How do women who write live dangerously?
The title of this article, “Women Who Write Live Dangerously” may seem a little strange and unusual to you.
This is the title of a book by Laure Adler and Stephan Bollman published in 2006 by Flammarion editions.
This otherwise magnificent work deals with the struggle of women through the centuries to write.
Because writing was reserved for men only.
Women have therefore waged a long and unequal struggle to gain access to the written word as well.
In the first place, they had to find time to write among the many tasks that were incumbent upon them.
Then, their main difficulty was to find a publisher to be published.
The obstacle course.
A hard-won course, but not in all countries these days, alas!
Women’s struggle to write
Women have become writers by force of circumstances.
They were alone to achieve it.
Women writers know how to create a universe of their own. It upsets the common habits and diktats of writers.
They take risks, they put themselves at risk. How to create a biography page on Wikipedia they invent a language, languages.
They are forced to create their own tools, which men deny them from the outset, even if they claim to be for equality.
Male writers, as in other professions for that matter, have never looked favorably on their place being usurped.
For centuries, the words ‘ woman ‘ and ‘ write’ did not rhyme together.
Most women – in wealthy circles, it goes without saying – could read. But, they did not write apart from letters.
In the middle Ages, the clerics ruled the written word.
At that time, Marie de France or Christine de Pisan achieved fame by writing. They dared to go beyond the limits imposed by society on women.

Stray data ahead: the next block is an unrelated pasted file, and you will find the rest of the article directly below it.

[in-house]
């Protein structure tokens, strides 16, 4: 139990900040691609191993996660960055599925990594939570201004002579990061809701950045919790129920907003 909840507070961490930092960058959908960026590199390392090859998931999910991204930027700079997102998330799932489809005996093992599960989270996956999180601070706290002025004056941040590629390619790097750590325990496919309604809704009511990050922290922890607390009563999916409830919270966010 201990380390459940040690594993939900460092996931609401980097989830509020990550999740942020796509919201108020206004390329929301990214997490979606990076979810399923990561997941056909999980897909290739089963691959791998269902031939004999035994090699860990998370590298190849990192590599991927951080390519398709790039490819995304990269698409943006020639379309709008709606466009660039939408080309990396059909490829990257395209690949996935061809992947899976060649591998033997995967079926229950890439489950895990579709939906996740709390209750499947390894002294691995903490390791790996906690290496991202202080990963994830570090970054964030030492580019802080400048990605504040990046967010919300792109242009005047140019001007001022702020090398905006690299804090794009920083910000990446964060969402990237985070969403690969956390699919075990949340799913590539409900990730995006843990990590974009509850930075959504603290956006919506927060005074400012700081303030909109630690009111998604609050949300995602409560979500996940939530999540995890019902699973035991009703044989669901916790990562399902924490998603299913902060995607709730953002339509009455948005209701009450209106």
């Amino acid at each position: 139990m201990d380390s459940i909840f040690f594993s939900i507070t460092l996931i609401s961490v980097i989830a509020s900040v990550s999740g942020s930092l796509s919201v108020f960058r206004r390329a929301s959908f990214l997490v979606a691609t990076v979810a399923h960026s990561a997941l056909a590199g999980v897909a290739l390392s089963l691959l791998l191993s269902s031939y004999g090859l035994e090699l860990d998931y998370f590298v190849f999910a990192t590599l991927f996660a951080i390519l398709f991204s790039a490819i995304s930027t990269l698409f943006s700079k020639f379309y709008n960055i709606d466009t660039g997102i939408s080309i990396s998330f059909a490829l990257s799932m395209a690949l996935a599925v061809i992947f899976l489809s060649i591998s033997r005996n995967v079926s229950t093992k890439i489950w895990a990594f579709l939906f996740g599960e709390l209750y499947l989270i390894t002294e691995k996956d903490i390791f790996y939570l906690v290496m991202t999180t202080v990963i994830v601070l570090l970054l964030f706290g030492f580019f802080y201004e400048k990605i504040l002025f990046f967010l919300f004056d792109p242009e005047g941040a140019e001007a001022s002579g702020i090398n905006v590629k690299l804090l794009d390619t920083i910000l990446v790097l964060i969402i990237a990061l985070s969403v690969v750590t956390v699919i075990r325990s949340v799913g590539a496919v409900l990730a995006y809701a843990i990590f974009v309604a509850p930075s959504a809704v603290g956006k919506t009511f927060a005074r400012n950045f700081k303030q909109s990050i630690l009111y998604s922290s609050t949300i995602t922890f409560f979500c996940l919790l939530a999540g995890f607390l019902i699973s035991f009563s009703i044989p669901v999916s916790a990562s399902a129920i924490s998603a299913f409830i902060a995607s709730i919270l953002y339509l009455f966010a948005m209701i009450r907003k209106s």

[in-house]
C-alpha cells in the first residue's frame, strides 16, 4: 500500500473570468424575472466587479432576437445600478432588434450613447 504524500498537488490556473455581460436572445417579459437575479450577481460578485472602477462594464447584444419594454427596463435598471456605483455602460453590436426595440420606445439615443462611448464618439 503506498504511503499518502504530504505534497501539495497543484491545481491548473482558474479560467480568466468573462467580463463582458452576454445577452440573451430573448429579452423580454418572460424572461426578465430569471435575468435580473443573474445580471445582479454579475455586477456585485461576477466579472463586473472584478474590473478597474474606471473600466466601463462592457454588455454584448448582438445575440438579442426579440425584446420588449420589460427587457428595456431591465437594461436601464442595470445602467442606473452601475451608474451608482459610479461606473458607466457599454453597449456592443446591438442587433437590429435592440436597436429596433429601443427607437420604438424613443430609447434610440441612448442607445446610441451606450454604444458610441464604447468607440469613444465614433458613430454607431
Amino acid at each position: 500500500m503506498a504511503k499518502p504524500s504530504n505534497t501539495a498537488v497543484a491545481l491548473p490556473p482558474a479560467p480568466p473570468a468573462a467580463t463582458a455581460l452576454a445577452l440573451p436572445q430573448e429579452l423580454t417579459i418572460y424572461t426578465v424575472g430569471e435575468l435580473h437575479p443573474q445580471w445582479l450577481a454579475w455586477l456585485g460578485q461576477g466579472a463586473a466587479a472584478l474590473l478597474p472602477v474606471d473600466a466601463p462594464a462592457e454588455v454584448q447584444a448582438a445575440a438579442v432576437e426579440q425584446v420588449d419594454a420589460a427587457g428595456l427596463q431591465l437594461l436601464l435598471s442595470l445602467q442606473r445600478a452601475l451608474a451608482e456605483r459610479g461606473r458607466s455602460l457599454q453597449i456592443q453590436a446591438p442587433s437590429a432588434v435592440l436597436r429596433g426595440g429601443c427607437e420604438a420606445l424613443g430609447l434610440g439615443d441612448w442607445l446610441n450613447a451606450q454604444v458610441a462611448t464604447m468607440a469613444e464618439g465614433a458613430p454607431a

They broke the codes. They dared to assert themselves and free themselves from male tutelage. They assert their individuality to follow through with their passion.
Christine de Pisan (1364-1430) Marie of France (1160-1210)
Christine de Pisan has become an author, a copyist, despite her widowhood. His activities have allowed him to support his large family thanks to his art.
Until not so ancient times, women received less education, which relied more on oral transmission.
By writing, women take a place in the world of letters.
But, they are careful not to imitate men. They make a place for themselves in their world of letters.
From the Renaissance, when French became the common language – instead of Latin – this gave women a chance.
But, they could not post under their female name.
Mademoiselle de Scudery, under the reign of Louis XIV, published her first novels under the name of her brother.
Madame de Lafayette never publicly confessed to being the author of La Princesses de Cleves published in 1678.
Madame de Steal was 22 years old when she published a year before the Revolution her Letters on the Character and the Writings of Jean-Jacques Rousseau.
In the 18th century, English writer Jane Austen wrote for her siblings at age 15 in a corner of the living room. She has published anonymously his famous novels: Sense and Sensibility (Sense and reason) and Pride and Prejudice (Pride and Prejudice).
George Sand, in the 19th century, did not sign her articles during the Revolution of 1848. She also borrowed a male pseudonym to be published.
In the same century, the Bronte sisters published during their lifetime in England under a pseudonym.
In the twentieth century, Colette began to write under her husband’s tutelage, before divorcing and freeing herself to finally gain her freedom as a woman Wikipedia editors for hire and artist.